Around 33% of Indian consumers store their bank account, credit, debit card, ATM passwords, Aadhaar details in email, mobile and computers
Chennai: Amidst rising cases of data theft and frauds involving ATM, credit and debit cards, it has been found that around one-third of Indians share their confidential information with others. An equally high number of users store their data in email, mobile and computers.
Around 33 per cent of Indian consumers store their bank account, credit, debit card and ATM passwords and Aadhaar and PAN card details in their email, mobile and computers, found an online survey by LocalCircles. Further, 11 per cent of respondents store PIN numbers of their ATM cards and passwords of their internet banking in their mobile phone’s contact list.
Among the remaining respondents, 21 per cent or one in every five people memorise them all and 39 per cent or two in every five people keep it in a paper format with them.
Further 29 per cent of respondents share the PIN of debit and credit as well as ATM cards with their family members. Another four per cent have given them to their domestic and office staff and two per cent to one or more friends.
“Financial experts reason that one of the most common ways for hackers to commit cybercrime is by phishing an individual’s email account, text messages on mobile, to access their personal financial details, either ATM PIN-based or OTP-based. However, people continue to rely on storing their sensitive personal financial details, their banking passwords, and information of their ATM debit and credit cards, on their smartphone, email, or computer,” said Sachin Taparia, the chief executive officer of LocalCircles India.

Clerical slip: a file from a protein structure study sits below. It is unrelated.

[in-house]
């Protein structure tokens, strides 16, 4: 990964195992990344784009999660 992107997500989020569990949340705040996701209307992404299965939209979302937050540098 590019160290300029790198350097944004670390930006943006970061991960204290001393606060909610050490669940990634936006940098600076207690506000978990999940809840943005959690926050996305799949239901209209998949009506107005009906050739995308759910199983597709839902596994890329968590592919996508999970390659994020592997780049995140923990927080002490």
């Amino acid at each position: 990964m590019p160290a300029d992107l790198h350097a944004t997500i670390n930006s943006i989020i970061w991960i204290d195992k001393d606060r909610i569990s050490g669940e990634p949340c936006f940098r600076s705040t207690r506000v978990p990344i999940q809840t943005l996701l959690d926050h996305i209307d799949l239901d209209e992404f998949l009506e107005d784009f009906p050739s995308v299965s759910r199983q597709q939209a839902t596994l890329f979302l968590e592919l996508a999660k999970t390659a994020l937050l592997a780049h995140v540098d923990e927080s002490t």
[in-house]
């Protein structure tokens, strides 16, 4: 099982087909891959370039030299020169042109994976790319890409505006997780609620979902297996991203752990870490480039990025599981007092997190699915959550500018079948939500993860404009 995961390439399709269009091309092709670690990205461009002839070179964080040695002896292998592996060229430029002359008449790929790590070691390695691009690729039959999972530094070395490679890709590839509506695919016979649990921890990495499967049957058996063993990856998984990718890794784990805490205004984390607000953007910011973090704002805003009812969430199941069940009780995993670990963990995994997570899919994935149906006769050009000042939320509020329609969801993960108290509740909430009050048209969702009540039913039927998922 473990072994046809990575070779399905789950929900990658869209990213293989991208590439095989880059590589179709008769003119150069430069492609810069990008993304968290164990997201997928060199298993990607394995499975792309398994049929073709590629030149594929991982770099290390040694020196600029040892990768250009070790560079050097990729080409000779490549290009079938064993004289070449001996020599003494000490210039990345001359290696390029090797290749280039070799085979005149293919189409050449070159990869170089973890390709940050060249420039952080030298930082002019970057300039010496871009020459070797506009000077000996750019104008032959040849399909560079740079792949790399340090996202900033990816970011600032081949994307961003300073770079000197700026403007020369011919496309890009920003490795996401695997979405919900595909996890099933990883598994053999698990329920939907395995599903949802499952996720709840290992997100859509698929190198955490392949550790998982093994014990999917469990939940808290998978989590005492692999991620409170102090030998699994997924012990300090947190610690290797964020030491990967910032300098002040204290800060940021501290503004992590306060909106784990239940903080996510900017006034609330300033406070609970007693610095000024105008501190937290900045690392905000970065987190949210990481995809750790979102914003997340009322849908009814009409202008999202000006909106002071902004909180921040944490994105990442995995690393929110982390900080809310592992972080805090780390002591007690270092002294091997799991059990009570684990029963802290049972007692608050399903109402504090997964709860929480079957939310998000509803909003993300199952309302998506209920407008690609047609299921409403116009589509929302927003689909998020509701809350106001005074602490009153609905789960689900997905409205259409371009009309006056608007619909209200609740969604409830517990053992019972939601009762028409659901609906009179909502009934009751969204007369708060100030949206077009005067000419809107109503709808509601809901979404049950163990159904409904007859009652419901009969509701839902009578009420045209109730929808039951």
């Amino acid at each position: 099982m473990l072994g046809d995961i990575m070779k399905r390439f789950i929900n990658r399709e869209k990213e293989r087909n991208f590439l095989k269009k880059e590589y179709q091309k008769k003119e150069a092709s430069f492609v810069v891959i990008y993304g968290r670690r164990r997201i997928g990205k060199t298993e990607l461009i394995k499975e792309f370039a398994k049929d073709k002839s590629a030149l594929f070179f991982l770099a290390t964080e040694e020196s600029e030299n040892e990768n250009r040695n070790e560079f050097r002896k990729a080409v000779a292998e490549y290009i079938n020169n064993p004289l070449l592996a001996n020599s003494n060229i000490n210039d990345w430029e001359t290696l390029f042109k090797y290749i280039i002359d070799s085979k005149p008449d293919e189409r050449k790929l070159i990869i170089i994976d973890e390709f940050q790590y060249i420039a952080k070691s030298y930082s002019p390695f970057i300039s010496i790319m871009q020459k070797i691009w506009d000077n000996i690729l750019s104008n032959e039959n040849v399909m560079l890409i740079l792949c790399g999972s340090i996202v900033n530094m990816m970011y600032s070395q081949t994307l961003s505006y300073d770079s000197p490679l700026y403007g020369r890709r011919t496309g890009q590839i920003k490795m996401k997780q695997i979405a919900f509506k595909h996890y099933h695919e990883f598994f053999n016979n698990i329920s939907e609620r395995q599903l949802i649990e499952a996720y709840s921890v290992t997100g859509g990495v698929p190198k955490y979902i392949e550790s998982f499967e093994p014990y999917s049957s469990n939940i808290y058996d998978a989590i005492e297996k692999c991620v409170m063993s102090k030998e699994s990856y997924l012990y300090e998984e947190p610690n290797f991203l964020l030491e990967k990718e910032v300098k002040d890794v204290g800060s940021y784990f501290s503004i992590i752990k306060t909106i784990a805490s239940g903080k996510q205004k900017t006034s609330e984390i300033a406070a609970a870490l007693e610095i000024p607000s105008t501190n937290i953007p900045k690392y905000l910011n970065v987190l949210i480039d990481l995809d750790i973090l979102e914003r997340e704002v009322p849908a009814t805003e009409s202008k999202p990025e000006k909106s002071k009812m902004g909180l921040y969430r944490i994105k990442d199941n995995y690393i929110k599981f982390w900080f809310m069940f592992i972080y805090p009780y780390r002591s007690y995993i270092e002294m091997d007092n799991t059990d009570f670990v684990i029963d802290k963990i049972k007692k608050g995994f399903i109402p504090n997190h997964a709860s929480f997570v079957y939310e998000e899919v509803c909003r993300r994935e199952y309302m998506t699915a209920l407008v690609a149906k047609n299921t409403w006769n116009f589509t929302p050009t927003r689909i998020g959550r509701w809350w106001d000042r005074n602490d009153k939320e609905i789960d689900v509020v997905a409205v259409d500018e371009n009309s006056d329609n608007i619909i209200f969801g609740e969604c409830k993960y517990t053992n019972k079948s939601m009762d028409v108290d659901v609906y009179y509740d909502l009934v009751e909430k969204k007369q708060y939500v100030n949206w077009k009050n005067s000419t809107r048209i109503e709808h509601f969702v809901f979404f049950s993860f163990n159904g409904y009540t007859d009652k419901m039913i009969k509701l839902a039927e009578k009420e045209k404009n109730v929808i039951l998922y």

A recent ‘Unisys Security Index 2020’ report that measured the concern among consumers about personal financial security, found that bank card fraud through unauthorised access to individual’s credit and debit card details and concerns arou-nd banking and shopping online was amongst the top problems globally. The report had found that personal safety concerns have seen the largest increase — rising nine percentage poi-nts to 58 per cent in 2020.
The Unisys report found that Indians have the second-highest level of security concerns among the 15 countries surveyed. The report also found that 83 per cent of Indians are concerned about identity theft, making it the topmost security concern.